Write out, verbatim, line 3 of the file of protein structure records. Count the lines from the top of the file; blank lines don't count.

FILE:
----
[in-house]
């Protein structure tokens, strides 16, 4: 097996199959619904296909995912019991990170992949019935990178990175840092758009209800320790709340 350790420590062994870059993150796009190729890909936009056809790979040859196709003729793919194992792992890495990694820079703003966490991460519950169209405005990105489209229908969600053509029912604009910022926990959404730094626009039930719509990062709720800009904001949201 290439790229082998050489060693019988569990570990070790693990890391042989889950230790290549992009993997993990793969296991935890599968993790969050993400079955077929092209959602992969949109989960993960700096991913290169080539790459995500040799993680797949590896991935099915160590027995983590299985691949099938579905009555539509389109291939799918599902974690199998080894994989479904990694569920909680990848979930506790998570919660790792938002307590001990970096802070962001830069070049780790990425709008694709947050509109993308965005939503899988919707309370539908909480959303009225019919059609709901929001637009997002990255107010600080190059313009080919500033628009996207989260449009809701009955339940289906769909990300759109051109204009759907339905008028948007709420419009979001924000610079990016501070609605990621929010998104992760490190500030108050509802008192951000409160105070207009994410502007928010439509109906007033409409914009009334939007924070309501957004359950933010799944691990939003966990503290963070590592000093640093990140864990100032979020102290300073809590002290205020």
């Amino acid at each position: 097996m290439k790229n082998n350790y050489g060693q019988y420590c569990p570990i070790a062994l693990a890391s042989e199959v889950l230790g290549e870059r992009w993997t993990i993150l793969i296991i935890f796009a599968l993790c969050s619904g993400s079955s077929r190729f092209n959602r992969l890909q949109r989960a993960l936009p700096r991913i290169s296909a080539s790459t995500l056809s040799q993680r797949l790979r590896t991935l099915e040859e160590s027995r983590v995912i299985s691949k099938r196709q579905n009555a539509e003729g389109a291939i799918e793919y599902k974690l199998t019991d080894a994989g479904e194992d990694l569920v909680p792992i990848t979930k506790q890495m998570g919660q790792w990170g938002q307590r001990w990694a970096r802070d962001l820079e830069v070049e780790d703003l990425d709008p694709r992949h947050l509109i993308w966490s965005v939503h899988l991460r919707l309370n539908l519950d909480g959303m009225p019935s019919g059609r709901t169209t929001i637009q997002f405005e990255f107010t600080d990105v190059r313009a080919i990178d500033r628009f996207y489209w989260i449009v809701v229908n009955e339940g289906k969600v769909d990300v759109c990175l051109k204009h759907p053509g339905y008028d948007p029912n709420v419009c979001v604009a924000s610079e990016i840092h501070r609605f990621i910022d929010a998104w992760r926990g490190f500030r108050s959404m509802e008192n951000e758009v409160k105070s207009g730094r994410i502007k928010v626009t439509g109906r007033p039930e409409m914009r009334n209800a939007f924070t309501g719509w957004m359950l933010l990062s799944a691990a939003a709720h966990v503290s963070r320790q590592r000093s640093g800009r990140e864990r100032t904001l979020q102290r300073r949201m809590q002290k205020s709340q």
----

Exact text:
């Amino acid at each position: 097996m290439k790229n082998n350790y050489g060693q019988y420590c569990p570990i070790a062994l693990a890391s042989e199959v889950l230790g290549e870059r992009w993997t993990i993150l793969i296991i935890f796009a599968l993790c969050s619904g993400s079955s077929r190729f092209n959602r992969l890909q949109r989960a993960l936009p700096r991913i290169s296909a080539s790459t995500l056809s040799q993680r797949l790979r590896t991935l099915e040859e160590s027995r983590v995912i299985s691949k099938r196709q579905n009555a539509e003729g389109a291939i799918e793919y599902k974690l199998t019991d080894a994989g479904e194992d990694l569920v909680p792992i990848t979930k506790q890495m998570g919660q790792w990170g938002q307590r001990w990694a970096r802070d962001l820079e830069v070049e780790d703003l990425d709008p694709r992949h947050l509109i993308w966490s965005v939503h899988l991460r919707l309370n539908l519950d909480g959303m009225p019935s019919g059609r709901t169209t929001i637009q997002f405005e990255f107010t600080d990105v190059r313009a080919i990178d500033r628009f996207y489209w989260i449009v809701v229908n009955e339940g289906k969600v769909d990300v759109c990175l051109k204009h759907p053509g339905y008028d948007p029912n709420v419009c979001v604009a924000s610079e990016i840092h501070r609605f990621i910022d929010a998104w992760r926990g490190f500030r108050s959404m509802e008192n951000e758009v409160k105070s207009g730094r994410i502007k928010v626009t439509g109906r007033p039930e409409m914009r009334n209800a939007f924070t309501g719509w957004m359950l933010l990062s799944a691990a939003a709720h966990v503290s963070r320790q590592r000093s640093g800009r990140e864990r100032t904001l979020q102290r300073r949201m809590q002290k205020s709340q």